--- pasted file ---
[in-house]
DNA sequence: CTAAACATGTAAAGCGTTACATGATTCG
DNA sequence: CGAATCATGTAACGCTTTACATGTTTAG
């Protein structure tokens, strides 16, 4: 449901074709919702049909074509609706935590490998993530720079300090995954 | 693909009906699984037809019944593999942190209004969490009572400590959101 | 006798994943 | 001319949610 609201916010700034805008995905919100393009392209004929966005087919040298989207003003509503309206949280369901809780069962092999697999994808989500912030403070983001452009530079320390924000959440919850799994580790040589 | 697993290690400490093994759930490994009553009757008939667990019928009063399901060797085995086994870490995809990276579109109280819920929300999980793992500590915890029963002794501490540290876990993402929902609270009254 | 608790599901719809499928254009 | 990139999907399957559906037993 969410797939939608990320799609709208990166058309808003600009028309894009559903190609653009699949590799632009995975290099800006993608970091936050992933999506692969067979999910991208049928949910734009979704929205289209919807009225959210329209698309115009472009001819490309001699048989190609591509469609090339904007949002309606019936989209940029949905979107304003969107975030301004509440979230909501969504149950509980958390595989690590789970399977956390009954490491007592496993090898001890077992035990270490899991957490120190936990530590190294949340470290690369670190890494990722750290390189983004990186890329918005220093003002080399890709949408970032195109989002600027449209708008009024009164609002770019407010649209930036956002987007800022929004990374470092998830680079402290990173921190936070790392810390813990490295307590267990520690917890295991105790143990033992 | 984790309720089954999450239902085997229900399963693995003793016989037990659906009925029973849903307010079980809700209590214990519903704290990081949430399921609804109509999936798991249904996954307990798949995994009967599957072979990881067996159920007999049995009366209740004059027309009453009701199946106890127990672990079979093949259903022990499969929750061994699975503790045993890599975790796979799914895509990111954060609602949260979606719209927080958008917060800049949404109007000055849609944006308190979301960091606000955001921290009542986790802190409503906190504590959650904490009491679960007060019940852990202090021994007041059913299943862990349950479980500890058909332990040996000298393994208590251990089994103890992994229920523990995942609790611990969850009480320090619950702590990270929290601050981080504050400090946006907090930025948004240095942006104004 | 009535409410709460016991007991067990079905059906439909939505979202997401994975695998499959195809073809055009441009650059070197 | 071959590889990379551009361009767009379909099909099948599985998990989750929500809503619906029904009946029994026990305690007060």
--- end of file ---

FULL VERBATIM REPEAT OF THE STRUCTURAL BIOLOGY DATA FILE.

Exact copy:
[in-house]
DNA sequence: CTAAACATGTAAAGCGTTACATGATTCG
DNA sequence: CGAATCATGTAACGCTTTACATGTTTAG
């Protein structure tokens, strides 16, 4: 449901074709919702049909074509609706935590490998993530720079300090995954 | 693909009906699984037809019944593999942190209004969490009572400590959101 | 006798994943 | 001319949610 609201916010700034805008995905919100393009392209004929966005087919040298989207003003509503309206949280369901809780069962092999697999994808989500912030403070983001452009530079320390924000959440919850799994580790040589 | 697993290690400490093994759930490994009553009757008939667990019928009063399901060797085995086994870490995809990276579109109280819920929300999980793992500590915890029963002794501490540290876990993402929902609270009254 | 608790599901719809499928254009 | 990139999907399957559906037993 969410797939939608990320799609709208990166058309808003600009028309894009559903190609653009699949590799632009995975290099800006993608970091936050992933999506692969067979999910991208049928949910734009979704929205289209919807009225959210329209698309115009472009001819490309001699048989190609591509469609090339904007949002309606019936989209940029949905979107304003969107975030301004509440979230909501969504149950509980958390595989690590789970399977956390009954490491007592496993090898001890077992035990270490899991957490120190936990530590190294949340470290690369670190890494990722750290390189983004990186890329918005220093003002080399890709949408970032195109989002600027449209708008009024009164609002770019407010649209930036956002987007800022929004990374470092998830680079402290990173921190936070790392810390813990490295307590267990520690917890295991105790143990033992 | 984790309720089954999450239902085997229900399963693995003793016989037990659906009925029973849903307010079980809700209590214990519903704290990081949430399921609804109509999936798991249904996954307990798949995994009967599957072979990881067996159920007999049995009366209740004059027309009453009701199946106890127990672990079979093949259903022990499969929750061994699975503790045993890599975790796979799914895509990111954060609602949260979606719209927080958008917060800049949404109007000055849609944006308190979301960091606000955001921290009542986790802190409503906190504590959650904490009491679960007060019940852990202090021994007041059913299943862990349950479980500890058909332990040996000298393994208590251990089994103890992994229920523990995942609790611990969850009480320090619950702590990270929290601050981080504050400090946006907090930025948004240095942006104004 | 009535409410709460016991007991067990079905059906439909939505979202997401994975695998499959195809073809055009441009650059070197 | 071959590889990379551009361009767009379909099909099948599985998990989750929500809503619906029904009946029994026990305690007060």